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Drug Study Guide: Medication Administration


Medication Administration
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To ensure proper medication administration the health care worker must adhere to the six rights of medication administration:

  1. The right medication – comparison of the medication to the medication order is imperative. The administrator must only give medication they have prepared and be present when it is taken.

  2. The right dose – to ensure that the right dose is given, the administrator must triple check any calculations and have another team member check the calculation.

  3. The right client – the administrator must identify the client by checking the medication order and the client’s identification bracelet to ensure that the right client is receiving the right medication.

  4. The right route – the administrator must give the medication via the right route. In preparing the medication, the triple check will identify the route to be given on the medication order.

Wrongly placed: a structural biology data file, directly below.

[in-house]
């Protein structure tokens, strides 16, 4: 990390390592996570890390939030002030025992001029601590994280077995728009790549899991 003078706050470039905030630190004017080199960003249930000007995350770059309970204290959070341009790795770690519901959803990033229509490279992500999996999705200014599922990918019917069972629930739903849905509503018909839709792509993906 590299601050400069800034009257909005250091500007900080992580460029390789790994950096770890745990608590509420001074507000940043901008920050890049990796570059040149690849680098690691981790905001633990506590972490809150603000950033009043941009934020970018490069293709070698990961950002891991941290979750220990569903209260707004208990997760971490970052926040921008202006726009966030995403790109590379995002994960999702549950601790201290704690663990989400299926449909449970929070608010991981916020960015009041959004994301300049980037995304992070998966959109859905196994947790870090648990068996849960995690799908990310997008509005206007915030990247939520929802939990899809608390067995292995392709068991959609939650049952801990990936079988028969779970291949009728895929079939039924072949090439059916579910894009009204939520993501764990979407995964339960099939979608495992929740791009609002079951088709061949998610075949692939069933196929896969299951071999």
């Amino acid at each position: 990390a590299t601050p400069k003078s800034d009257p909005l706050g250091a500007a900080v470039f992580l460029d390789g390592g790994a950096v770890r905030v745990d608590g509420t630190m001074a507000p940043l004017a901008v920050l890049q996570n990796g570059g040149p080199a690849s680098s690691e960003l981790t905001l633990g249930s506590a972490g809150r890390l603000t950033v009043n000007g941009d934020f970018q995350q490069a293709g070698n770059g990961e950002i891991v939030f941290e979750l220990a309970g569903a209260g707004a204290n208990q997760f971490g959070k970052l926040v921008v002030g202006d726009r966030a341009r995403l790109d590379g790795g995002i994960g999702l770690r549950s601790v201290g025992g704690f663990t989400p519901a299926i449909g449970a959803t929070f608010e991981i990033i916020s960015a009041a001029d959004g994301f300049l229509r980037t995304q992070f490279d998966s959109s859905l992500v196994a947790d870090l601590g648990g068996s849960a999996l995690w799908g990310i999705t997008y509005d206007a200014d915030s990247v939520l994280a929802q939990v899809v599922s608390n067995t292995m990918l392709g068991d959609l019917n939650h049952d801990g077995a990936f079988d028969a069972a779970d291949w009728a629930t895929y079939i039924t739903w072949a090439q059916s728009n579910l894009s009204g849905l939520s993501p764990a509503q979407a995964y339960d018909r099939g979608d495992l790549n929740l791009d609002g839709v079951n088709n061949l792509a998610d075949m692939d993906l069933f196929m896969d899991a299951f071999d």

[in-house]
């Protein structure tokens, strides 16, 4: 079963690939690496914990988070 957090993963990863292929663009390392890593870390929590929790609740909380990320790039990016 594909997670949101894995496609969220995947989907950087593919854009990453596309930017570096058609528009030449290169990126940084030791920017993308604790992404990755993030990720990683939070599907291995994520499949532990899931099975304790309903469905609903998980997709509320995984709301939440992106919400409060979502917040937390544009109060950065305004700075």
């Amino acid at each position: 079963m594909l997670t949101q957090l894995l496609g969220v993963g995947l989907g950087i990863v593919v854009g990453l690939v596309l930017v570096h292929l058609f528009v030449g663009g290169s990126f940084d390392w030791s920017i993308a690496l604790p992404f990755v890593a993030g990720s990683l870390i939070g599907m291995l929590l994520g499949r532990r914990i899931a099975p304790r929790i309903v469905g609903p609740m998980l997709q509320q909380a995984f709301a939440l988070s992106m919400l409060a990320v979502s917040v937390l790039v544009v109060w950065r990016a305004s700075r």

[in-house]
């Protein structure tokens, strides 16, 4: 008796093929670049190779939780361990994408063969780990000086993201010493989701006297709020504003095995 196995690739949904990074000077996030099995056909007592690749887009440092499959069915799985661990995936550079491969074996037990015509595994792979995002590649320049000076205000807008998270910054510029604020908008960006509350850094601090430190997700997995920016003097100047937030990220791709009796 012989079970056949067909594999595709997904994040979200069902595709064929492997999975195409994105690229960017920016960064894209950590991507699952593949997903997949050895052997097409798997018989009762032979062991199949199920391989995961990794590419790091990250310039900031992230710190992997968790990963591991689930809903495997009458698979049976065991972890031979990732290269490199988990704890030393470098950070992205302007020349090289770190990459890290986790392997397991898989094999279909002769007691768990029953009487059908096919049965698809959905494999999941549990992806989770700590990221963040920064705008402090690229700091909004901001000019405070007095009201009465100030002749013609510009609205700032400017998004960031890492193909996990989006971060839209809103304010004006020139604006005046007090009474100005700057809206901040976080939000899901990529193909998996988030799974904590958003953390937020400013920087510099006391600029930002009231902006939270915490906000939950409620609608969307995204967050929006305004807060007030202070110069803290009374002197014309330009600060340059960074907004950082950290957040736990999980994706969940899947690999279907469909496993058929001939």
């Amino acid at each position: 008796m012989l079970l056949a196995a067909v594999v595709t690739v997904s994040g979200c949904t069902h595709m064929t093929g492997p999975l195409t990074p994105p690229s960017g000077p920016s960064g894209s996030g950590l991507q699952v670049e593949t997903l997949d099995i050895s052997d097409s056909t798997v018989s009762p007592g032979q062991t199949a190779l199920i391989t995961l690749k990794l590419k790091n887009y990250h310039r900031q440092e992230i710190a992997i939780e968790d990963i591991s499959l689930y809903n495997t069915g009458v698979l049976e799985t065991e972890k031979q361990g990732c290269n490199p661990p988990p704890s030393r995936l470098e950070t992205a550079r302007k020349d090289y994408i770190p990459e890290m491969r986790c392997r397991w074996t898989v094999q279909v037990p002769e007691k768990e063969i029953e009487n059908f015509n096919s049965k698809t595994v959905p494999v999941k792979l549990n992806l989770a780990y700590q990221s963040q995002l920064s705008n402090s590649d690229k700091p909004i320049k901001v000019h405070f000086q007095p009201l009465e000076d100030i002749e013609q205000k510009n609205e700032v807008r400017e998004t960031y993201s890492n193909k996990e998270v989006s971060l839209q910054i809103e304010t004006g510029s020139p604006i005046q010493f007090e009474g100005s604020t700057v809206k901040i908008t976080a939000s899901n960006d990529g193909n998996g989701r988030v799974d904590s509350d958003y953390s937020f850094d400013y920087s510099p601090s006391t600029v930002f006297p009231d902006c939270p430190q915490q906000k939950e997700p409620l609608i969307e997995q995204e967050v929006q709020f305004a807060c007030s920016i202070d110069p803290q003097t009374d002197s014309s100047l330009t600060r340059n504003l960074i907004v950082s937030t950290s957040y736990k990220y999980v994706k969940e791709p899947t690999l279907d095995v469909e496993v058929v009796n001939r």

5. The right time – the administrator will check the medication order to ensure that the medication is given at the right time. The prescriber will identify the times that the medication is to be given. (Abbreviations for medication times are on page two Standard Abbreviations )

  6. Proper documentation– the administrator will record the client’s status prior to the medication administration as well as the medication given, the time it was given, the dose given, and the route it was given in. Then the administrator will follow up and record the client’s response to the medication given.

Medication administration can be accomplished through the following routes: Enteral administration which consists of oral administration, through a NG Tube, rectal suppositories and enemas; Parenteral administration which consists of intradermal, subcutaneous, intramuscular and intravenous routes; and percutaneous administration which consists of topical medications, creams, lotions, ointments, transdermal drug delivery systems, topical powders and via the mucous membranes.

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Last Updated: 11/09/05